278,232 Pages

USS Retaliation (1798)
General characteristics
Type: Schooner
Displacement: 107 long tons (109 t)
Propulsion: Sails
Complement: 76 officers and enlisted
Armament: 14 × 4-pounder guns
Career (France) French Navy Jack
Name: La Croyable
Fate: Captured by Delaware, 7 July 1798
Career (USA)
Name: USS Retaliation
Acquired: by purchase, 30 July 1798
Fate: Captured by L'Insurgente and Volontaire, 20 November 1798
Career (France) French Navy Jack
Name: Magicienne
Acquired: 20 November 1798
Fate: Captured by Merrimack, 28 June 1799
Career (USA)
Name: USS Retaliation
Acquired: Recaptured, 28 June 1799
Fate: Sold, 29 November 1799

The first USS Retaliation was a French privateer captured and then served in the United States Navy during Quasi-War with France.

Service history[edit | edit source]

The U.S. warship, Delaware, commanded by Capt. Stephen Decatur, Sr., captured a French privateer, La Croyable, off Great Egg Harbor Bay, New Jersey, on 7 July 1798. Before her capture, the schooner had been preying upon shipping off the Delaware Capes and had taken a British brigantine and a Philadelphia merchantman, Liberty. She had also boarded and robbed coaster Alexander Hamilton.

The U.S. Navy purchased La Croyable on 30 July 1798, manned her at Philadelphia, renamed her Retaliation, and placed her under the command of Lt. William Bainbridge.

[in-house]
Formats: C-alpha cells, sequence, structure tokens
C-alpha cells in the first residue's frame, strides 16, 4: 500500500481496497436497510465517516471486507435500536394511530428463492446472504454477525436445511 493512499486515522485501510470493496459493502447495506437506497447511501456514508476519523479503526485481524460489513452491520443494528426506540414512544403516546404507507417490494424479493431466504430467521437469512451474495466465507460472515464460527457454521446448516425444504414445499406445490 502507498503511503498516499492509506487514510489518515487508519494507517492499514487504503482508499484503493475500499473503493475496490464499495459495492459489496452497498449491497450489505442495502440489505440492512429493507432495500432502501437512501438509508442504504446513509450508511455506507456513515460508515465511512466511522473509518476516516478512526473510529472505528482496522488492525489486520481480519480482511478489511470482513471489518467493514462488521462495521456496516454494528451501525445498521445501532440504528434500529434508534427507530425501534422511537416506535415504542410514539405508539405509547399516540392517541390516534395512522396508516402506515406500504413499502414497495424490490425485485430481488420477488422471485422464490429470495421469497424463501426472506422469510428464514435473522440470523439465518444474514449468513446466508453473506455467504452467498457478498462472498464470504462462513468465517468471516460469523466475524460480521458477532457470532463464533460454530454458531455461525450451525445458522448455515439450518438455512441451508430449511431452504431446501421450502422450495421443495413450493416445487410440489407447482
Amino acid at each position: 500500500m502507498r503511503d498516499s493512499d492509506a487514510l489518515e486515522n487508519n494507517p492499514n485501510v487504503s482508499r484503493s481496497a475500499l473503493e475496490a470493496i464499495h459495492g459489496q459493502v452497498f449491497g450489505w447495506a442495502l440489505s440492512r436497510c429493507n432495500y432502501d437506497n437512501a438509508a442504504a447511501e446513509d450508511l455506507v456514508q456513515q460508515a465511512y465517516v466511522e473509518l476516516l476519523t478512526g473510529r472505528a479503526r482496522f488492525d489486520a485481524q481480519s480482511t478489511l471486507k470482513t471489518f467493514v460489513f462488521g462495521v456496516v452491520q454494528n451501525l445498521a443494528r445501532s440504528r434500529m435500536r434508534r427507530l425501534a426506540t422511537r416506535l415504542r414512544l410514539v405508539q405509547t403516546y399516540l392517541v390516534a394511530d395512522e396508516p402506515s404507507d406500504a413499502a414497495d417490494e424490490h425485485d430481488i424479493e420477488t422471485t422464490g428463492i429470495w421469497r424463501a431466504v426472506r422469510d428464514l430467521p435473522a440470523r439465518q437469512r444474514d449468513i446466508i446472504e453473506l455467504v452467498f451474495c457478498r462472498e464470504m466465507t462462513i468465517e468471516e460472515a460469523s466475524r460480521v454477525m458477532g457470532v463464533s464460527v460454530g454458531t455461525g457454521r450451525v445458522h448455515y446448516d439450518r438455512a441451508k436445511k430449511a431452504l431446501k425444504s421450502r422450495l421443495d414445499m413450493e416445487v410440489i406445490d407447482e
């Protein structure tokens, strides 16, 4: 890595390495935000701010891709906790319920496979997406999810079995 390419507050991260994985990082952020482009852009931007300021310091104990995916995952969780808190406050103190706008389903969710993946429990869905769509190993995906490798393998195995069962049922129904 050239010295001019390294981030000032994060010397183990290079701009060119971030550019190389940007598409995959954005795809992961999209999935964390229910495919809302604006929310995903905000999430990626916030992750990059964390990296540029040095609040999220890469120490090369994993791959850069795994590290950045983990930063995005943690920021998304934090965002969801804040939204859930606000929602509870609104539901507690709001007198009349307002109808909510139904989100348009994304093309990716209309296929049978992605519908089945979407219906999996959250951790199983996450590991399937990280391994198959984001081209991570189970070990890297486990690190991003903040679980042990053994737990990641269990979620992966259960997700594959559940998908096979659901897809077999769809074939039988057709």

Retaliation departed Norfolk on 28 October 1798 with Montezuma and Norfolk and cruised in the West Indies protecting American commerce during the Quasi-War with France. On 20 November, a pair of French frigates, Insurgente and Volontaire, overtook Retaliation while her consorts were away on a chase and forced Bainbridge to surrender the hopelessly out-gunned schooner. However, even as a prisoner, the American officer managed to serve his country. He saved Montezuma and Norfolk by convincing the senior French commander that those American warships were too powerful for his frigates and induced him to abandon the chase.

Renamed Magicienne by the French, the schooner again came into American hands on 28 June 1799, when a broadside from Merrimack forced her to haul down her colors. She performed convoy duty in the Caribbean before returning to Philadelphia in August. Her crew was then discharged and the schooner was sold on 29 November 1799 to Thomas and Peter Mackie.

See also[edit | edit source]

References[edit | edit source]

This article incorporates text from the public domain Dictionary of American Naval Fighting Ships. The entry can be found here.

This page uses Creative Commons Licensed content from Wikipedia (view authors).
Community content is available under CC-BY-SA unless otherwise noted.